ReplyDelete
    Replies
    1. I know, it must have been barely more than subsistance living. Especially as I know that the family that lived at this farm had lots of children. Can you imagine raising children with no "facilities" like hot running water or even a toilet! Glad I came in the "modern age". Doubt I would have survived the 1900s!

      Delete
  3. Loved this post, Sian! I love old buildings as well. And I fantasize about what they have "seen and experienced"!

    ReplyDelete
    Replies
    1. Old buildings are fascinating aren't they? And I love how nature recolonises the really old ramshackle ones too.

      Delete
  4. Sian ... your lil' island calls to me so deeply ...

    ReplyDelete
    Replies
    1. I can understand that because it does that to me too! Teleport over for a visit :-)

      Delete
  5. Really interesting post. Thanks for sharing!

    ReplyDelete
    Replies
    1. Thanks for stopping to coment Givi. I had a look at your blog - loved the Big Buns for the start of lent. Just my thing! And much more delicious looking than our traditional pancakes (crepes).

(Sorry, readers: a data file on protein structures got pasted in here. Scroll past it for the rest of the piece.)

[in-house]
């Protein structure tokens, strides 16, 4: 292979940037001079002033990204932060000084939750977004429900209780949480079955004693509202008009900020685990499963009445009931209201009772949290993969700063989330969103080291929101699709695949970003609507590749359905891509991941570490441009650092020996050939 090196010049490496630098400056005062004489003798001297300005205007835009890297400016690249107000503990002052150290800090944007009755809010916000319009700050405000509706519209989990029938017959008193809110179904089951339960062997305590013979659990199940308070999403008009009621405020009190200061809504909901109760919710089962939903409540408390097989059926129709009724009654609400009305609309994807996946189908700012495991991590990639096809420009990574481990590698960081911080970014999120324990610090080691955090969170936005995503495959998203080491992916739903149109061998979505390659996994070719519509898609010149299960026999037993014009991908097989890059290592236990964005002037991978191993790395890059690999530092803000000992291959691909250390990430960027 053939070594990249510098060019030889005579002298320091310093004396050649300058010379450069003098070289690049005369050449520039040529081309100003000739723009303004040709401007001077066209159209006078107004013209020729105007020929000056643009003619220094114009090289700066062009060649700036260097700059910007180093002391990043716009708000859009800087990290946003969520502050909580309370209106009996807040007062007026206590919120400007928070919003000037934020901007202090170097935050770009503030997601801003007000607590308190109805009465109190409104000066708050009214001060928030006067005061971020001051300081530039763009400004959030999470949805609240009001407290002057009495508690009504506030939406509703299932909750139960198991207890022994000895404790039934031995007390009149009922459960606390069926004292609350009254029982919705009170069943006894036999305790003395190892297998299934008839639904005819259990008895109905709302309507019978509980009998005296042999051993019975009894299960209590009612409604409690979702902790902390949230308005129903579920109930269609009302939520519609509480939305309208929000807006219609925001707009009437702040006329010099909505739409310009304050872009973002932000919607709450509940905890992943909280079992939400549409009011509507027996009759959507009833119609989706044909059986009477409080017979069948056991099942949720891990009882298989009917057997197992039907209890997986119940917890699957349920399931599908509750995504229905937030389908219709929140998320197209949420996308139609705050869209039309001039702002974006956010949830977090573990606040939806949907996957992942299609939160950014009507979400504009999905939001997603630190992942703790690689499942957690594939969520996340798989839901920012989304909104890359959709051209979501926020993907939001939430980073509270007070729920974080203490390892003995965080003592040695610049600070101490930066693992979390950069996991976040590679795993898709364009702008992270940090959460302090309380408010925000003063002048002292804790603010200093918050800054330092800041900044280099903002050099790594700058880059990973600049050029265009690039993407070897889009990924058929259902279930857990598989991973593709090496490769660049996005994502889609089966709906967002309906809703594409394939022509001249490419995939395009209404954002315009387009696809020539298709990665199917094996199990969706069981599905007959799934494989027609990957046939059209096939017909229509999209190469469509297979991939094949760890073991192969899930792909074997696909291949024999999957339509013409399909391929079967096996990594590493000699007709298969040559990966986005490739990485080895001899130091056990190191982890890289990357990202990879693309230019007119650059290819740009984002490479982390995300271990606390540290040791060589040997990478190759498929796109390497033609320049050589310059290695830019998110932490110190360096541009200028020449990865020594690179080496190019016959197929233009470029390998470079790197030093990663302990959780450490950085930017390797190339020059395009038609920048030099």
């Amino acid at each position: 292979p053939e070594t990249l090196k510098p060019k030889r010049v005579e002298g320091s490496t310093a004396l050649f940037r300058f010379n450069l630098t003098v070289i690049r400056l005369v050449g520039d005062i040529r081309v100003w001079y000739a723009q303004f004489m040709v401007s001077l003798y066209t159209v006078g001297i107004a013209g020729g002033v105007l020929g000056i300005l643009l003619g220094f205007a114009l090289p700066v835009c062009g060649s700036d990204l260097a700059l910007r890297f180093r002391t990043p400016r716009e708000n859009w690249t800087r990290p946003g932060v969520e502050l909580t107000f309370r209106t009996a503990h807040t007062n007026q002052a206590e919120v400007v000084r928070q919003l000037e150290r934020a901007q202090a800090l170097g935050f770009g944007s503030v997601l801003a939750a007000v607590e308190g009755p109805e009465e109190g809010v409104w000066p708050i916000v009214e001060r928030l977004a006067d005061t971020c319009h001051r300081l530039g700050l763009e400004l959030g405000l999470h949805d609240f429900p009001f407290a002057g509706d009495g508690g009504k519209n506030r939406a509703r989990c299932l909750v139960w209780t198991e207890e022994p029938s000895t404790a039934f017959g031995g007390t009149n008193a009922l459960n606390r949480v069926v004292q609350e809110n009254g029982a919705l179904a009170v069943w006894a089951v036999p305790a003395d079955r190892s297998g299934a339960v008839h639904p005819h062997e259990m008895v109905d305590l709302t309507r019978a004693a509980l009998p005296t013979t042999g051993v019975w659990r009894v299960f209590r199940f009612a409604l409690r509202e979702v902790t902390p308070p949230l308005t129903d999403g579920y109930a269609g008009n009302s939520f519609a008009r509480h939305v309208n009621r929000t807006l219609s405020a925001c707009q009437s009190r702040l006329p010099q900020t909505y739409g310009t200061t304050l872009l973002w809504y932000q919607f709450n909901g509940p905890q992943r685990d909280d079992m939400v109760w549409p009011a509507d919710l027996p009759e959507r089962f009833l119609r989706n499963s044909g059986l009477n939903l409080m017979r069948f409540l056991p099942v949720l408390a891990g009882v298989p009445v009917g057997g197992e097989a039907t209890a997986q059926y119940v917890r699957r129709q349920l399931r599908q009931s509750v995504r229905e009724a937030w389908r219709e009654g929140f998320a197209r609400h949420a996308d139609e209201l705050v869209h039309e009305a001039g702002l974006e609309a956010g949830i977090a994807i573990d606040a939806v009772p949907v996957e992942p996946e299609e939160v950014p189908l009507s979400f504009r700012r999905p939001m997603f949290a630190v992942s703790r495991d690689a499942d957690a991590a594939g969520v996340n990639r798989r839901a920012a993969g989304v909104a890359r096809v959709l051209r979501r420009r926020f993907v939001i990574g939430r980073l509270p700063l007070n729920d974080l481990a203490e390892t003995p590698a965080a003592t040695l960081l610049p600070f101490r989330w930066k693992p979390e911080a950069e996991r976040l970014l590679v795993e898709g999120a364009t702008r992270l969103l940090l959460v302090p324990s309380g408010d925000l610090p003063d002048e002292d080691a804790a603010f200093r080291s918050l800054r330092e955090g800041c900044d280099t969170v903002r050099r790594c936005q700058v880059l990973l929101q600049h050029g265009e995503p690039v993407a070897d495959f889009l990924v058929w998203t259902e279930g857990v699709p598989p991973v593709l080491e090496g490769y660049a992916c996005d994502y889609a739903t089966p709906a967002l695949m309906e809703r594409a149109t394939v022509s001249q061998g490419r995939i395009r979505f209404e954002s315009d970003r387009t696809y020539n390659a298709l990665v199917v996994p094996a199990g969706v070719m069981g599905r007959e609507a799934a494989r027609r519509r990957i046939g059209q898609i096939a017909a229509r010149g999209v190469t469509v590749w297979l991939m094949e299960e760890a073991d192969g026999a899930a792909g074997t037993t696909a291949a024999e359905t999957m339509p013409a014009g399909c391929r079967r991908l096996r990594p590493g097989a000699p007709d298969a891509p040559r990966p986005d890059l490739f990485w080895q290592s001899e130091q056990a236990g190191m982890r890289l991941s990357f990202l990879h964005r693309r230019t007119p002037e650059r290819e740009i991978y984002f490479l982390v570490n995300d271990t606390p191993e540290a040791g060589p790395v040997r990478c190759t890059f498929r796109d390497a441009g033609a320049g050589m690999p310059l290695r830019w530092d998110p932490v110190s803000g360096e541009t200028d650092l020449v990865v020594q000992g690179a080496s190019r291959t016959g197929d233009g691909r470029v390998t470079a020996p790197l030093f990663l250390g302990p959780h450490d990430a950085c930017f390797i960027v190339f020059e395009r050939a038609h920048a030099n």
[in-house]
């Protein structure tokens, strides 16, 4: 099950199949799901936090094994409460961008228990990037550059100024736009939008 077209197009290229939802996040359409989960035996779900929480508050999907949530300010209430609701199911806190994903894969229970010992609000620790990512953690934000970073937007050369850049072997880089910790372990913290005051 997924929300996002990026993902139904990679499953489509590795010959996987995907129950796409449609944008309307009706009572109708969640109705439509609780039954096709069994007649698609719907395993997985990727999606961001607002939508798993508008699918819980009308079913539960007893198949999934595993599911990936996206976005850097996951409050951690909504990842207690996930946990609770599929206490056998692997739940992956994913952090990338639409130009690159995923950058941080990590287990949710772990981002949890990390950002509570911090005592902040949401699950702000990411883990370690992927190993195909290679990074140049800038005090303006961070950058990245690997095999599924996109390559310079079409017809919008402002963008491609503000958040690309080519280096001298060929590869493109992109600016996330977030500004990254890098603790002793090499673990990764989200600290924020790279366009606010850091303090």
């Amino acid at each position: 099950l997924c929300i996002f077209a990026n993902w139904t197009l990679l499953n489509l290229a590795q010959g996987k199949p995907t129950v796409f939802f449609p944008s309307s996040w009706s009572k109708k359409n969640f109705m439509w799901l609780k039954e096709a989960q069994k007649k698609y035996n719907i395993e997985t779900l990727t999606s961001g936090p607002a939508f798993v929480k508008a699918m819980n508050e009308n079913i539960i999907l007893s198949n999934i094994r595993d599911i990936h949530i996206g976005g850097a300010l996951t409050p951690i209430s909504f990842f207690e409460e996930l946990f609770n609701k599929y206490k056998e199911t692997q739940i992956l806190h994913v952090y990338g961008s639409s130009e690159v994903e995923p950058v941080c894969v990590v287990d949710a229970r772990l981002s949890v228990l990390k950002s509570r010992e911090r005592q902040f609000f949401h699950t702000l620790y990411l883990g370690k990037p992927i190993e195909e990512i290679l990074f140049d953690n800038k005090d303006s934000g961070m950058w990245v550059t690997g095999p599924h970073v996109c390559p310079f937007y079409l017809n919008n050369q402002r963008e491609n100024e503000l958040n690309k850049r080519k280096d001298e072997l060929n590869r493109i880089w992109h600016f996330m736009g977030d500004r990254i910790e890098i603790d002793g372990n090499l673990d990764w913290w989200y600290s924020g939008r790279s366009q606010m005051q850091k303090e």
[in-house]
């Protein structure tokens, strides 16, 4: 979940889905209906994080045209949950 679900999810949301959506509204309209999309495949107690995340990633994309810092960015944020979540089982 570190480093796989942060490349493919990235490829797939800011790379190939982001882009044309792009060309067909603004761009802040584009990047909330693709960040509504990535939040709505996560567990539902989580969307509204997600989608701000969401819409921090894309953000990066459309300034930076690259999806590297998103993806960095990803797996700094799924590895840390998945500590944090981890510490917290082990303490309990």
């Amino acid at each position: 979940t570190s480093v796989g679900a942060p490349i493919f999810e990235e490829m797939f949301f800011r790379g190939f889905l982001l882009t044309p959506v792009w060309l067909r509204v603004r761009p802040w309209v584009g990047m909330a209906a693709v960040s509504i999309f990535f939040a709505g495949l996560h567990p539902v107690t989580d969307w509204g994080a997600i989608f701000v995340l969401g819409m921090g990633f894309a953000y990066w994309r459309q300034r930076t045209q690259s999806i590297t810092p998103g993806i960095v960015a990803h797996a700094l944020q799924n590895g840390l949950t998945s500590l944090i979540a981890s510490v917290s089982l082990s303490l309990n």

Delete
  6. Wonderful buildings, I find them very calming

    ReplyDelete
    Replies
    1. I just love wandering around them....

      Delete
  7. A great exploration of the old buildings and their history, Sian. I love those bits of evidence of how they were once used and, like you, find it haunting to imagine the days when people lived and worked there.

    We had a floor made of upended pebbles like this in our old Welsh farmhouse when we first moved here. In Wales it's known as a pitched-stone floor and there are still bits of street pavement of this type in our local market town.

    ReplyDelete
    Replies